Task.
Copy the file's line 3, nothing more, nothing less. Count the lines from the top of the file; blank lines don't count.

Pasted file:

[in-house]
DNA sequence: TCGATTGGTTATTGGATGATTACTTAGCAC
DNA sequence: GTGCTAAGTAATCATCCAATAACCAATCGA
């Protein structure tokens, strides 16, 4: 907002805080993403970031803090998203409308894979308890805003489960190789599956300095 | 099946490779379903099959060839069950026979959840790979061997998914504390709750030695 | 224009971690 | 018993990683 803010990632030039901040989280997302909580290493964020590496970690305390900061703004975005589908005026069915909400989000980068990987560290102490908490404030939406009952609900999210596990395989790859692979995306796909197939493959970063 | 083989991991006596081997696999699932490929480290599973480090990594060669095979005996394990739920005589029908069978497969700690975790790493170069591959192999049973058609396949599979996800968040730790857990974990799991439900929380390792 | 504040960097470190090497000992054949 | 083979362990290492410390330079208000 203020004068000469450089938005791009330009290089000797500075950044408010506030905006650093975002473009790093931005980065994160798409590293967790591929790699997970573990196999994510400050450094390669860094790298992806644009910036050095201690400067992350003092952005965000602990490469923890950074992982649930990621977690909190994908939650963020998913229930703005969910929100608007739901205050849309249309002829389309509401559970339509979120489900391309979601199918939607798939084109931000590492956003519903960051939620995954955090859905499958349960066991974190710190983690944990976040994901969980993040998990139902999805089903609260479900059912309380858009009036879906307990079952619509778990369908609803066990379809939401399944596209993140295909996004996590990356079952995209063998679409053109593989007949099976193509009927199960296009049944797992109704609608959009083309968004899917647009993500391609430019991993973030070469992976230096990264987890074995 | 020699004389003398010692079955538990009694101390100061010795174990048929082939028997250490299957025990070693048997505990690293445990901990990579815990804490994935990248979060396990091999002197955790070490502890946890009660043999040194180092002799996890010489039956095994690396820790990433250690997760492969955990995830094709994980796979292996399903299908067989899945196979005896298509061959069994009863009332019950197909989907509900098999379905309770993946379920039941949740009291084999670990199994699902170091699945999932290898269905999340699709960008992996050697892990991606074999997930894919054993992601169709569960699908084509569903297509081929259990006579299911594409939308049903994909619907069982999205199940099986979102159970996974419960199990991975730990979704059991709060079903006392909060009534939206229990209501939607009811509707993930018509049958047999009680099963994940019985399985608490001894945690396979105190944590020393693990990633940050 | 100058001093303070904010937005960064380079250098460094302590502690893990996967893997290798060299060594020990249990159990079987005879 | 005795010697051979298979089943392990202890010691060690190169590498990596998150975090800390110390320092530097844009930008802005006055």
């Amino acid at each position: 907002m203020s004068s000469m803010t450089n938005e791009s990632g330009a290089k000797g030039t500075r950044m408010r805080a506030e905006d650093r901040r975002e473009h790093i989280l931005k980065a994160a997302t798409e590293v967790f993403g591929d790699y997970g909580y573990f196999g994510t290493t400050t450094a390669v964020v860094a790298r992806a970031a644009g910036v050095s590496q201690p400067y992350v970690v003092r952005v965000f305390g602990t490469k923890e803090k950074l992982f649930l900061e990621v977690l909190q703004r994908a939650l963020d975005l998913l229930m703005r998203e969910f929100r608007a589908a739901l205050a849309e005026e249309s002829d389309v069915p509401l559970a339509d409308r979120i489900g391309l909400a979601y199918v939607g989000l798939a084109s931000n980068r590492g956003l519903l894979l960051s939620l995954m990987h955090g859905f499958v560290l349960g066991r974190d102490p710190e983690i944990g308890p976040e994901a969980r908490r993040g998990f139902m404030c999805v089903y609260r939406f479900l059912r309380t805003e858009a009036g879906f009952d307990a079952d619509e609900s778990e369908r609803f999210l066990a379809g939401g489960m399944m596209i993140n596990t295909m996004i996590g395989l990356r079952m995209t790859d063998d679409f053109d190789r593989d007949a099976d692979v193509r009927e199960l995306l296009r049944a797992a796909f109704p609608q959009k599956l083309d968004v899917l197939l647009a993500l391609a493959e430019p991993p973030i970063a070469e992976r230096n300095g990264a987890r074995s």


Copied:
DNA sequence: GTGCTAAGTAATCATCCAATAACCAATCGA